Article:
Umbrellas are rarely used against rain in Senegal.

Some people often on the road hate to be called tourists. “No, I am a traveller” is a typical response. First of all, what is up with the need of being part of a particular category? And does it really matter what other people call you? I would still like to know what you see yourself as. I hope that you are happy to contribute.

First, let’s look at the definition of tourist.

one that makes a tour for pleasure or culture*

Tuvalu doesn’t see many foreign visitors.

Not too bad, really. Of course, the term may have changed quite a bit the last few decades. From when travelling was exclusive to the very fortunate few, through cruise ship holidays that opened up the door to more people to today with low fare airlines crisscrossing most continents. To be a tourist in the 70s, not to mention back in the 30s, was seen as very exotic and quite something else than what is now the case. And tourist class on airplanes is no longer all what it is cracked up to be.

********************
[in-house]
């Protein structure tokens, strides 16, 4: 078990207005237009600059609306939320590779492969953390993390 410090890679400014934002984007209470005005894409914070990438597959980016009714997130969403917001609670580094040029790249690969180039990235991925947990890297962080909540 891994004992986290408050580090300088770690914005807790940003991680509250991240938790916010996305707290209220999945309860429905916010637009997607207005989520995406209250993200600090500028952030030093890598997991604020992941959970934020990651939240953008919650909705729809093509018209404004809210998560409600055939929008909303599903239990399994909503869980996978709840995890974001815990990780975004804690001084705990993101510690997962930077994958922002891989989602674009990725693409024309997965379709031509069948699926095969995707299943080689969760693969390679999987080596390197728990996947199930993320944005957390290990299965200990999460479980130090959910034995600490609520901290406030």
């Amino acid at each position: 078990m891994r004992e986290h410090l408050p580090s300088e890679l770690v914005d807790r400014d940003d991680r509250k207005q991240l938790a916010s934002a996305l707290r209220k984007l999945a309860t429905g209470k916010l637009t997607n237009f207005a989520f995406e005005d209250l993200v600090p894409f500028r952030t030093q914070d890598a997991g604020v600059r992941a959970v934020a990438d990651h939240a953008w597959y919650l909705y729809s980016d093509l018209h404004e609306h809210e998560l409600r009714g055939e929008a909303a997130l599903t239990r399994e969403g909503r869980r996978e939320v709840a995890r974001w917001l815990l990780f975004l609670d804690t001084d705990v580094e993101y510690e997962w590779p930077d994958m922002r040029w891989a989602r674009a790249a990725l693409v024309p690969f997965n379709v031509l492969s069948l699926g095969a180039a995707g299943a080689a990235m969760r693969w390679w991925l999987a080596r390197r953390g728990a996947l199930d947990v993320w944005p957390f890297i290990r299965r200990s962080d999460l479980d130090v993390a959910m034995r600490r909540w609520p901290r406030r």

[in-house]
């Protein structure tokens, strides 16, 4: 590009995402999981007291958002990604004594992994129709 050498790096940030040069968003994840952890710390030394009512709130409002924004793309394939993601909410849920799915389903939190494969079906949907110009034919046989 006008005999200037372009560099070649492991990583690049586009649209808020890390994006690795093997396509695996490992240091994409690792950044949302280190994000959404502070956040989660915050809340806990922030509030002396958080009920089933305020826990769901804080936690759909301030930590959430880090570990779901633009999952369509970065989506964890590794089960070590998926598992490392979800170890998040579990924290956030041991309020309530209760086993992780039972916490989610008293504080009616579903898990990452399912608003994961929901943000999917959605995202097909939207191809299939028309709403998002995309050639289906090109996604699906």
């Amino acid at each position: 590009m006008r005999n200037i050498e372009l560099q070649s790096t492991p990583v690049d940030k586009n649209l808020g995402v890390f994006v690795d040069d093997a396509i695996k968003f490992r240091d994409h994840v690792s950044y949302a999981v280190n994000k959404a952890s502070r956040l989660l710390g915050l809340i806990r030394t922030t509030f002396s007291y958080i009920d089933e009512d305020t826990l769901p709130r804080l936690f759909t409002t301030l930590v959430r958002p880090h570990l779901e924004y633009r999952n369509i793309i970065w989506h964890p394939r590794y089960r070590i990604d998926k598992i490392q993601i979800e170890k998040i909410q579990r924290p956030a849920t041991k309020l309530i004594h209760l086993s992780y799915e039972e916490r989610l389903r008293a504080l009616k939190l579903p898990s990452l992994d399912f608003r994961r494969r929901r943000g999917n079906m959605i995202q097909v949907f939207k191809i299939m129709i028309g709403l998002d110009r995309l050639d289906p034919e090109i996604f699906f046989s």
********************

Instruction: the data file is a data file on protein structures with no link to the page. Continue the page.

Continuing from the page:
To get a little bit of an idea how travel and tourism ads have changed throughout the centuries (yeah, from as early as the 1850s), check out the often hilarious ads on
So why may some people prefer to be called a traveller (or traveler, if you are US based)? The dictionary definition doesn’t give a clear answer.

one that goes on a trip or journey*

Not too different to a tourist. Although while you can clearly be a professional traveller, being professional tourist comes across as more problematic. Unless you work with culture, if the definition of Merriam-Webster is accurate.
Or does it even matter? I don’t know, but I have often overheard people on the road who resent being called a tourist.

Let us anyhow screw the definitions for a while. What do you call yourself, with regards to travelling? The “titles” are listed alphabetically.

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